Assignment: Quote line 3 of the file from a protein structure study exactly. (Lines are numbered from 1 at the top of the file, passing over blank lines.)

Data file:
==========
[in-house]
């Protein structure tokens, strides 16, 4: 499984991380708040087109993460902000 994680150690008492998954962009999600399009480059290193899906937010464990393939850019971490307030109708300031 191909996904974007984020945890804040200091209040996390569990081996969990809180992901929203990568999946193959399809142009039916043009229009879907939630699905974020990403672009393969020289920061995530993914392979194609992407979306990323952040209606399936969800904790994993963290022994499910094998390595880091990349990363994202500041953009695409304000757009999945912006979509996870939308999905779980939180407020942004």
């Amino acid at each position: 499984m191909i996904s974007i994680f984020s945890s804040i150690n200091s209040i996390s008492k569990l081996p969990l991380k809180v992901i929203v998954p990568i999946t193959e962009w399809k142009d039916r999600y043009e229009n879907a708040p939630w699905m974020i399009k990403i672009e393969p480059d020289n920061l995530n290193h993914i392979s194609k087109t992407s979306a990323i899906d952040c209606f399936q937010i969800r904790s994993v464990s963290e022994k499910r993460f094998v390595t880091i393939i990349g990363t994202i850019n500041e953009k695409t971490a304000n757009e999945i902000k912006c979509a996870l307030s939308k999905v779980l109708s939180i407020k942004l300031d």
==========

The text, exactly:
């Amino acid at each position: 499984m191909i996904s974007i994680f984020s945890s804040i150690n200091s209040i996390s008492k569990l081996p969990l991380k809180v992901i929203v998954p990568i999946t193959e962009w399809k142009d039916r999600y043009e229009n879907a708040p939630w699905m974020i399009k990403i672009e393969p480059d020289n920061l995530n290193h993914i392979s194609k087109t992407s979306a990323i899906d952040c209606f399936q937010i969800r904790s994993v464990s963290e022994k499910r993460f094998v390595t880091i393939i990349g990363t994202i850019n500041e953009k695409t971490a304000n757009e999945i902000k912006c979509a996870l307030s939308k999905v779980l109708s939180i407020k942004l300031d």